Archaeologists work inside a pyramid in the town of Chiapa de Corzo in southern Mexico. They announced Monday May 17, 2010, the discovery of the 2,700-year-old tomb of a dignitary, the oldest documented burial of a dignitary inside a pyramid in Mesoamerica. The man, probably a high priest or ruler of Chiapa de Corzo, a prominent settlement at the time, was buried in a stone chamber.

AP Photo/INAH, Bruce Bachand

Ancient Israeli Aqueduct

Israeli archaeologist Yahiel Zelinger shows a section of the 14th-century aqueduct near Jerusalem's Old City, Tuesday May 11, 2010. Archeologists say the aqueduct supplied water to Jerusalem for almost 600 years. But unlike most such finds, this time experts knew exactly where to look. Photographs from the late 19th century showed the aqueduct in use by the city's Ottoman rulers, nearly 600 years after its construction in 1320.

AP Photo / Bernat Armangue

Colosseum Collapse

Tourists gather in front of Rome's Colosseum, Sunday, May 9, 2010. Roman archaeology officials say three chunks of mortar have fallen from the Colosseum -- but no one was hurt and tourist visits will go on as normal.

AP Photo/Gregorio Borgia

Moon House Ruins

Hiker Richard Schwarz stands in the "Moon House" in southeastern Utah on Cedar Mesa in McLoyd's Canyon which he has visited four times, saying it is his favorite site to visit in southern Utah. As of March 2010, permits are now required to enter the area to ensure low impact on the archaeological site. Moon House is a Pueblo III-period cliff dwelling. It was created by the Anasazi or Ancestral Puebloan peoples between 1150 and 1300 A.D.

AP Photo/The Salt Lake Tribune, Leah Hogsten

Prehistoric Stone Seal

This red stone seal with a deer carved into red stone was unearthed in the prehistoric town of Tell Zeidan. The stone is not native to the area, but the seal is similar to one found 185 miles to the east near Mosul in northern Iraq. The town that had remained untouched beneath the ground near Syria for 6,000 years is now revealing clues about the first cities in the Middle East prior to the invention of the wheel.

Gil Stein, Oriental Institute, University of Chicago

Baked Clay Carvings

This seven-inch-tall female figurine is from the Ubaid period and is made of baked clay. It was uncovered at Tell Zeidan, a prehistoric town that had remained untouched beneath the ground near Syria for 6,000 years and is now revealing clues about the first cities in the Middle East prior to the invention of the wheel.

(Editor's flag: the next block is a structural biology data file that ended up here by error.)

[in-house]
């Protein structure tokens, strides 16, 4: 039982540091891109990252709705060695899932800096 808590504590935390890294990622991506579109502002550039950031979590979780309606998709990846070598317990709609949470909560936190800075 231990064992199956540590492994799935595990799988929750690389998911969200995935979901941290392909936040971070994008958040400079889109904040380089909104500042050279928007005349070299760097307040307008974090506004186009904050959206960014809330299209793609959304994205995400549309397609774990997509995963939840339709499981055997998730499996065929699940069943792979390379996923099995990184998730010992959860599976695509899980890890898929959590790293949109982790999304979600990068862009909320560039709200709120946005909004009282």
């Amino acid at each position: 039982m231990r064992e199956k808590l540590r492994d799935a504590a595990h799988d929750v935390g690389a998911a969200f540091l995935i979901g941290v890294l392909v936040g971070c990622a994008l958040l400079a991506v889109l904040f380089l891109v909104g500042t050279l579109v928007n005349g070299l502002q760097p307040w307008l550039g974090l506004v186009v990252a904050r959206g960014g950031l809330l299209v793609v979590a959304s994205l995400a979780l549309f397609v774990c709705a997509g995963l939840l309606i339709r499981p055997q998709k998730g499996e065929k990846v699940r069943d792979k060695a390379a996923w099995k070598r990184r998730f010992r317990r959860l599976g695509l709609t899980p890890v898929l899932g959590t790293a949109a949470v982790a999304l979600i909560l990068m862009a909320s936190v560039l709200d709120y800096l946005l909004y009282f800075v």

Gil Stein, Oriental Institute, University of Chicago

Tell Zeidan Vase

This strainer-spouted pitcher is from the Halaf period and dates from about 5400 B.C. It is painted and impressed in a pattern of connected ovals that is a common motif in the Halaf culture.A prehistoric town that had remained untouched beneath the ground near Syria for 6,000 years is now revealing clues about the first cities in the Middle East prior to the invention of the wheel.

Gil Stein, Oriental Institute, University of Chicago

Lead Sarcophagus

A lead sarcophagus, folded over to resemble a burrito, as it was found in a tomb outside Rome. The 1,700-year-old sarcophagus was found in an abandoned city and could contain the body of a gladiator or a Christian dignitary, say archaeologists who are preparing to examine the coffin.

 

Jeffrey Becker/National Geographic

The Collapse of Nero's Palace

March 30: Italian firefighters work next to a part of the collapsed ceiling of a gallery in the complex which includes Nero's Golden Palace.

AP Photo/Andrew Medichini

Skeletons and Jewels

Archeologists discovered the remains of a high priestess and her three female protegees at an ancient necropolis in Greece -- a discovery that can shed light on the early ages. At the ancient necropolis of Orthi Petra in Crete, Greece, they found a number of female skeletons, laid to rest with jewels made from luxury materials such as gold, silver and ivory. The richness of the burial offerings show that these women were of high standing -- priestesses, healers or sorcerers. It also suggests that the women were not inferior to men, since they were buried just feet from male warriors. 

Prof. N. Ch. Stampolidis/archaeology.org

Mycenaean Warrior Medallion

Archeologists discovered the remains of a high priestess and her three female protegees at an ancient necropolis in Greece -- a discovery that can shed light on the early ages. Amid the jewels was a war medallion, another sacred adornment found at the tomb of the priestesses.

Prof. N. Ch. Stampolidis/archaeology.org

Gold Lion Pendant

Archeologists discovered the remains of a high priestess and her three female protegees at an ancient necropolis in Greece -- a discovery that can shed light on the early ages. Amid the jewels was a crescent lion gold pendant. The lion is a beloved theme on the famous bronze shields of the Idaean Cave and in the necropolis of Eleutherna.

Prof. N. Ch. Stampolidis/archaeology.org